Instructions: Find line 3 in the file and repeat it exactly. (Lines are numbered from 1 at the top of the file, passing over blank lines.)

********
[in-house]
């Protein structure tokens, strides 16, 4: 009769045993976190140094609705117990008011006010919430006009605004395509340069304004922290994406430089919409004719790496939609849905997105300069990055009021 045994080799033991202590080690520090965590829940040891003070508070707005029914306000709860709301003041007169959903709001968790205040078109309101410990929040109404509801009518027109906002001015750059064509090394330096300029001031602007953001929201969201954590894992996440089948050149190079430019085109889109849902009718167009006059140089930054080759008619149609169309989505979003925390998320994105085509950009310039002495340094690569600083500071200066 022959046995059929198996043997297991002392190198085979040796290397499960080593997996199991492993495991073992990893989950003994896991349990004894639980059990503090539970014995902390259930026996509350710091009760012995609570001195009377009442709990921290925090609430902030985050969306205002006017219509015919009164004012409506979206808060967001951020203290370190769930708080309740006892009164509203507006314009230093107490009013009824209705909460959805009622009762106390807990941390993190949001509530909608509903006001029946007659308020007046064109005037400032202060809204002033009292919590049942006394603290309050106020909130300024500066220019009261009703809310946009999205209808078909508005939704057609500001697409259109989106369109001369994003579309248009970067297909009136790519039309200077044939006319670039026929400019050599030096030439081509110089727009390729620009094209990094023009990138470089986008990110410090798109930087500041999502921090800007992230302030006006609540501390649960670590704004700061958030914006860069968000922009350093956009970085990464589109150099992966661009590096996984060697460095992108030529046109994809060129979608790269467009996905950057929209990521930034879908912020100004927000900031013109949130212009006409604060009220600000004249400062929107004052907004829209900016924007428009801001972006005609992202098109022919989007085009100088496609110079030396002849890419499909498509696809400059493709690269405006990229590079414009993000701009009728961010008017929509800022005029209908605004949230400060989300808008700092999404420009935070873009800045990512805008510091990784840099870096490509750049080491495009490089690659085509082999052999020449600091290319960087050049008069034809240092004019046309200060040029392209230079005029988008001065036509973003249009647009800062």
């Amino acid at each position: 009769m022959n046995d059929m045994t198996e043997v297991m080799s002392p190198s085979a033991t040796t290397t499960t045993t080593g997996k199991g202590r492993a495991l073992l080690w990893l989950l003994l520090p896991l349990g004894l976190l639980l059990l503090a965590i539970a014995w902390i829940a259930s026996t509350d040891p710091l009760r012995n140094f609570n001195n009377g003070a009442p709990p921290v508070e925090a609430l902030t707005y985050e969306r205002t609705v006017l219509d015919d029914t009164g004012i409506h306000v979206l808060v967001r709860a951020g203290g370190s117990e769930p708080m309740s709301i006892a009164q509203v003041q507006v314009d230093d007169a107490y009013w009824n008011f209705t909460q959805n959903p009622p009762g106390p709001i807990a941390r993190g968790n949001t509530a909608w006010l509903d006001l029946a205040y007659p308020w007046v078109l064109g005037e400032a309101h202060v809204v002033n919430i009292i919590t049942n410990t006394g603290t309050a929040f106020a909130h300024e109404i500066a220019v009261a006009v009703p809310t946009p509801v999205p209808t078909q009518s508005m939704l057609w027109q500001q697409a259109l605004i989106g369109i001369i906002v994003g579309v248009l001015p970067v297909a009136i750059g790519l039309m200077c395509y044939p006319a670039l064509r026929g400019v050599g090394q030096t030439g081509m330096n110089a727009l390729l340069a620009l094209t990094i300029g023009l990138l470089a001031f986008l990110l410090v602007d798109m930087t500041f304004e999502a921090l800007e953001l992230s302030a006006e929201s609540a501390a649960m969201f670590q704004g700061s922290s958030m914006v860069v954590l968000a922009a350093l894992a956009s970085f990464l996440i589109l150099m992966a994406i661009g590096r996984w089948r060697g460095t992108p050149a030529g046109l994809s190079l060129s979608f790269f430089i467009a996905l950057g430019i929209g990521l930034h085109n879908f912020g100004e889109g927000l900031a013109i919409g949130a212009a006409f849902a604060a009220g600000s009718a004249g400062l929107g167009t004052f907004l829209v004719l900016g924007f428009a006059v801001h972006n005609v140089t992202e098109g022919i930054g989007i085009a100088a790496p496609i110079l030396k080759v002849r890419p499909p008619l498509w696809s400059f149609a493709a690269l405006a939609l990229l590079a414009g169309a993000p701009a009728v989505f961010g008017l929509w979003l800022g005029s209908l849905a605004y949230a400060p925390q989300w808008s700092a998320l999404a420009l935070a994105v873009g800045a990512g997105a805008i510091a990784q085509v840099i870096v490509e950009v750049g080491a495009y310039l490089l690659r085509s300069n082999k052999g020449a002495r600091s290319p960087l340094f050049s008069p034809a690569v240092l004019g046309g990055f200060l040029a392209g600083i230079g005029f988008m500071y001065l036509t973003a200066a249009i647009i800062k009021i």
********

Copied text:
């Amino acid at each position: 009769m022959n046995d059929m045994t198996e043997v297991m080799s002392p190198s085979a033991t040796t290397t499960t045993t080593g997996k199991g202590r492993a495991l073992l080690w990893l989950l003994l520090p896991l349990g004894l976190l639980l059990l503090a965590i539970a014995w902390i829940a259930s026996t509350d040891p710091l009760r012995n140094f609570n001195n009377g003070a009442p709990p921290v508070e925090a609430l902030t707005y985050e969306r205002t609705v006017l219509d015919d029914t009164g004012i409506h306000v979206l808060v967001r709860a951020g203290g370190s117990e769930p708080m309740s709301i006892a009164q509203v003041q507006v314009d230093d007169a107490y009013w009824n008011f209705t909460q959805n959903p009622p009762g106390p709001i807990a941390r993190g968790n949001t509530a909608w006010l509903d006001l029946a205040y007659p308020w007046v078109l064109g005037e400032a309101h202060v809204v002033n919430i009292i919590t049942n410990t006394g603290t309050a929040f106020a909130h300024e109404i500066a220019v009261a006009v009703p809310t946009p509801v999205p209808t078909q009518s508005m939704l057609w027109q500001q697409a259109l605004i989106g369109i001369i906002v994003g579309v248009l001015p970067v297909a009136i750059g790519l039309m200077c395509y044939p006319a670039l064509r026929g400019v050599g090394q030096t030439g081509m330096n110089a727009l390729l340069a620009l094209t990094i300029g023009l990138l470089a001031f986008l990110l410090v602007d798109m930087t500041f304004e999502a921090l800007e953001l992230s302030a006006e929201s609540a501390a649960m969201f670590q704004g700061s922290s958030m914006v860069v954590l968000a922009a350093l894992a956009s970085f990464l996440i589109l150099m992966a994406i661009g590096r996984w089948r060697g460095t992108p050149a030529g046109l994809s190079l060129s979608f790269f430089i467009a996905l950057g430019i929209g990521l930034h085109n879908f912020g100004e889109g927000l900031a013109i919409g949130a212009a006409f849902a604060a009220g600000s009718a004249g400062l929107g167009t004052f907004l829209v004719l900016g924007f428009a006059v801001h972006n005609v140089t992202e098109g022919i930054g989007i085009a100088a790496p496609i110079l030396k080759v002849r890419p499909p008619l498509w696809s400059f149609a493709a690269l405006a939609l990229l590079a414009g169309a993000p701009a009728v989505f961010g008017l929509w979003l800022g005029s209908l849905a605004y949230a400060p925390q989300w808008s700092a998320l999404a420009l935070a994105v873009g800045a990512g997105a805008i510091a990784q085509v840099i870096v490509e950009v750049g080491a495009y310039l490089l690659r085509s300069n082999k052999g020449a002495r600091s290319p960087l340094f050049s008069p034809a690569v240092l004019g046309g990055f200060l040029a392209g600083i230079g005029f988008m500071y001065l036509t973003a200066a249009i647009i800062k009021i």